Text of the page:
Tag Archives: DNA tracking

Tracking Pooch’s Poo

I had a different post planned for TINSTAAFL (There is no such thing as a free lunch) Tuesday until I saw this news story out of Austin, Texas.  It’s real-world example of how DNA can be used to track people.  But in this case, it is a way to track people who aren’t picking up after their dogs.  It makes me wonder if we aren’t already approaching the world depicted in Gattaca. So consider this an update to last week’s Welcome to Gattaca.

Here’s the scoop: A lab out of Tennessee has a service to catalog the collected DNA samples from dogs.  Usually, these dogs’ humans live in communities with active homeowner associations (HOAs), apartment complexes, and condominiums, where the property management offices are requiring dog owners to have their dogs’ DNA to be recorded.  Then when any dog, um, presents are discovered on the lawn, because someone didn’t pick up after their pet, the HOA can send a sample to the lab to be analyzed.  Offenders face stinky fines.

It’s the law to pick up dog stuff, for many obvious reasons.  We pick up after our dogs.  A 75-pound dog doesn’t leave small bombs behind.  It’s disgusting when people don’t clean up after their pooches, and it makes me mad when they leave it in my front yard.  We wouldn’t leave it in their yards, even in retaliation.

The customer survey results show a 100 percent success rate at reducing pet waste.  The customers said that what they liked best was that it provided “undeniable accountability” of their tenants.  Gee, I wonder what the chances are that one of those residences will risk a fine, or worse, after they know that their dogs’ DNA is in the database.

I’m not doggin’ the company for marketing a service.  I don’t question anyone’s right to own a business.  The conundrum here is that dog owners aren’t doing their duty to pick up the doo.  In reality, there would not be a need for these communities to go to the extreme of tracking doggie DNA if people just do the right thing.

So, TINSTAAFL!  Does this make you wonder where the line stops?  Will this creep from residential communities into cities and counties?  What do you think about this?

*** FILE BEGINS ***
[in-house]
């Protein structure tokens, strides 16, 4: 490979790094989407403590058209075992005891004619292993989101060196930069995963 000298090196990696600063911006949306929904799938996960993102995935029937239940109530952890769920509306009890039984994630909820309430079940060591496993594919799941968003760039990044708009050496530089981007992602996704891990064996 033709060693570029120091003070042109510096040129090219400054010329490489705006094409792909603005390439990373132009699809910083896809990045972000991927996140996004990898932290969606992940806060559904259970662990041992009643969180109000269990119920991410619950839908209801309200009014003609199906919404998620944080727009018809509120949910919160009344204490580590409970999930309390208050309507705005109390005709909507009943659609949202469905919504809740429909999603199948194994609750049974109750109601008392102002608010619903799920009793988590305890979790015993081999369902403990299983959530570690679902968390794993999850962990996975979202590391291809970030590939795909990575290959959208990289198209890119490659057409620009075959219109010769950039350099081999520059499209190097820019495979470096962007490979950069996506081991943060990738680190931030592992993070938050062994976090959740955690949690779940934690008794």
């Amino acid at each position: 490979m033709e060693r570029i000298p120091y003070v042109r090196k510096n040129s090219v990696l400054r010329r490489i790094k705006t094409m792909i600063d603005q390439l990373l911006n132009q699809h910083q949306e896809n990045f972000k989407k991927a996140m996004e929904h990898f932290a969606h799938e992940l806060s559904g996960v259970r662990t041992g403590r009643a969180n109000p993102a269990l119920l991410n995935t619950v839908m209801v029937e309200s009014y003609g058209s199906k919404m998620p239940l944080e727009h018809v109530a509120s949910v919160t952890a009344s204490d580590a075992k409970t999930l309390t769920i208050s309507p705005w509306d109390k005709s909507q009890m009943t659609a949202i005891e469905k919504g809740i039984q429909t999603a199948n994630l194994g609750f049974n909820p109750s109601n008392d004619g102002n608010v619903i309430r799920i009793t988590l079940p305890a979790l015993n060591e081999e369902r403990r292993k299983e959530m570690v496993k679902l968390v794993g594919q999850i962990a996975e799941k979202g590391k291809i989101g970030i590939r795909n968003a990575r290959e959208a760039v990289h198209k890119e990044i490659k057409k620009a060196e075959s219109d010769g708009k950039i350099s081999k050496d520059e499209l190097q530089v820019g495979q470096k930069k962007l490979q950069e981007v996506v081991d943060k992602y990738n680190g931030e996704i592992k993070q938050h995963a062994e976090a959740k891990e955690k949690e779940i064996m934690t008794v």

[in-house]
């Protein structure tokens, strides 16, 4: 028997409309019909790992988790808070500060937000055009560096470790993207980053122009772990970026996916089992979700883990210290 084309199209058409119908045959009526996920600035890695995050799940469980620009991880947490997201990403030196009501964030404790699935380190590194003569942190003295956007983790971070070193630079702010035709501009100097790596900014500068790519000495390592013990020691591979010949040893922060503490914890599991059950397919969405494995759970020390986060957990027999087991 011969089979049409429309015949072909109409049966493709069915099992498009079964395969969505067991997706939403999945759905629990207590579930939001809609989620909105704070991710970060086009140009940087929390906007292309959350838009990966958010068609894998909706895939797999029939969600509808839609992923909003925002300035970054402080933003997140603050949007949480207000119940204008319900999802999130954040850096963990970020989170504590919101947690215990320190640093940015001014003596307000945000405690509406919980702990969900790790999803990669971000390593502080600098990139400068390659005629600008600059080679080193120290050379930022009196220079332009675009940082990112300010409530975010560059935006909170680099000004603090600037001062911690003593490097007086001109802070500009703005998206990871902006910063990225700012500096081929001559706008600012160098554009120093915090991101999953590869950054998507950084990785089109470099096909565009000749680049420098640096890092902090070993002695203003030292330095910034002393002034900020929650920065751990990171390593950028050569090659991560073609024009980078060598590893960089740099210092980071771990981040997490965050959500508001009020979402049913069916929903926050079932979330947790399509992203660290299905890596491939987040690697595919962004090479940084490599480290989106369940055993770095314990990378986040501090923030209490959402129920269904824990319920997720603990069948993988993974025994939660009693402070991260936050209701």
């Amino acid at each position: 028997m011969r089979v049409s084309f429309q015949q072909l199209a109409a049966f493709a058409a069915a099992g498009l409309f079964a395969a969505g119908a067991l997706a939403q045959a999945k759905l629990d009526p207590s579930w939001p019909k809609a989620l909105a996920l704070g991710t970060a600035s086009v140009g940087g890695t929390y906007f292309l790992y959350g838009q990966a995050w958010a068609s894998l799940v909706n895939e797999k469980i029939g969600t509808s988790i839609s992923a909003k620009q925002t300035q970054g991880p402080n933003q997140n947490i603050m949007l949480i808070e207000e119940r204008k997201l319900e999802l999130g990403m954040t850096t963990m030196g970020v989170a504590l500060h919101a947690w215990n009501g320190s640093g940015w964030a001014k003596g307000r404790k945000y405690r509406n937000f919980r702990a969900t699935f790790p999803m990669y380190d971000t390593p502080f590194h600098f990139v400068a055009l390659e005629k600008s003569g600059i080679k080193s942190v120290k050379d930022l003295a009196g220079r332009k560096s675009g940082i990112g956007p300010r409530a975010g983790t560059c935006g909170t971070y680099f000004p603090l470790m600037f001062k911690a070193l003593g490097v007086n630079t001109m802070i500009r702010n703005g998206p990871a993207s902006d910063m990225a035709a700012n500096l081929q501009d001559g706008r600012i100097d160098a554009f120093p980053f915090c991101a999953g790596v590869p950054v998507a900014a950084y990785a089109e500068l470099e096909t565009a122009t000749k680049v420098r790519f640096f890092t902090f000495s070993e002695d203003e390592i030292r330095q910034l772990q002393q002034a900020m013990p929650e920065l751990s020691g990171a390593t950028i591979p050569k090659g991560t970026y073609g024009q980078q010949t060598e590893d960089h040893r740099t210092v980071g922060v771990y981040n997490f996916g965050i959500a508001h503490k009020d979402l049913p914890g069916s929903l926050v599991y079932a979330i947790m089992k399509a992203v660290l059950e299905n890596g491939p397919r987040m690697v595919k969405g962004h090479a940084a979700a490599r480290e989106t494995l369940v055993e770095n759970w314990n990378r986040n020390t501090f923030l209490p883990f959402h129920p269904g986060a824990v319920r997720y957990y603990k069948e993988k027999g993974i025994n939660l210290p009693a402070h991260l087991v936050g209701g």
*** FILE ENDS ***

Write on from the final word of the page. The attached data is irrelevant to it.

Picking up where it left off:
Advertisements

Welcome to Gattaca

Here at Mermaids Don’t Do Windows, I’m introducing a theme for Tuesdays: “TINSTAAFL Tuesday.”

TINSTAAFL is an acronym for “There is no such thing as a free lunch” and is a common theme in science fiction literature.  It was the favorite theme for one of my SF literature professors.  Everything has a cost, which has little to do with money.  (Unless you’re Bill or Ted on an excellent adventure, and then there are no consequences).   Nothing is for free.  In SF, if it seems to good to be true, then that isn’t a good sign.  Payment will be due.

An article called “Genetically engineering ‘ethical’ babies is a moral obligation, says Oxford professor” creeped me out.  The geneticist insists that we are morally obligated to screen fetuses for imperfections and make them better people by tweaking their genes.

“Welcome to Gattaca” is the first thing I thought.  Gattaca is a 1997 SF film that stars Ethan Hawke, Uma Thurman, and Jude Law.  If you’ve seen the movie, you know what I’m talking about.

The film is set in future Earth when eugenics determine every aspect of people’s lives.  Vincent (Ethan Hawke) was naturally conceived and born, and as  a result has imperfect vision and a heart problem.  His parents decide to give their second son a better life, and he’s perfect and picks on his older, weaker brother often.

The government catalogs everyone in a DNA database and conducts regular screenings.  DNA dictates which kinds of jobs people were allowed to have. The children who are naturally born are considered lowerclass and physically flawed and, as a result, limited to certain menial jobs.  Vincent dreams all his life of joining Gattaca and going into space, but He is trapped in his place in society.

Jerome (Jude Law) is perfect in everyway except an accident left him paralyzed.  Jerome provides Vincent with his fingerprints, blood,
urine, hair samples, and even a heartbeat–everything Vincent needs to take on Jerome’s identity.  With one DNA scan Vincent is accepted into Gattaca—the database thinks he is Jerome (absolutely flawless).  If you haven’t seen the movie, I won’t give the rest away.  It’s pretty intense.

That recent article brings up many questions about morals and ethics–whose definition of these terms is this geneticist using?   His own agenda makes it sound as if he is offering utopian people.  Well, we all know how utopias end.  Stories about them now are called dystopias–let’s call it what it is.

TINSTAAFL, I say to the idea of eugenics.  No one knows what the unintended consequences could be.  What’s the geneticist going to say if he mistakenly screens out the gene for friendliness because his hand twitched?  “Oops, sorry, your kid isn’t going to be friendly, but she’ll be a genius and will be able to swim across the Pacific Ocean.”

Sure, he’s implying that the procedure could weed out psychopaths and other undesirable character flaws and make the world a better place.  That just begs the question of nature vs. nuture, doesn’t it?  I don’t see a free lunch here.

Let’s say he creates all these happy, friendly, smart, caring people who don’t have any negative feelings or emotions.  I wonder if these eugenic people would be able to function in society.  “Oh, it’s okay, my teenaged-daughter, you can stay out until 3 am, because I trust everyone has been eugenicized.”  Creeeepy–borderline Stepford Wives (which deserves a TINSTAAFL Tuesday all to itself).

If given the chance to alter a future child’s DNA before birth, would you do it to the extent of Gattaca?   Are we adding another layer of science fiction meets reality to our lives?  Are you as bothered by this “obligation” as I am?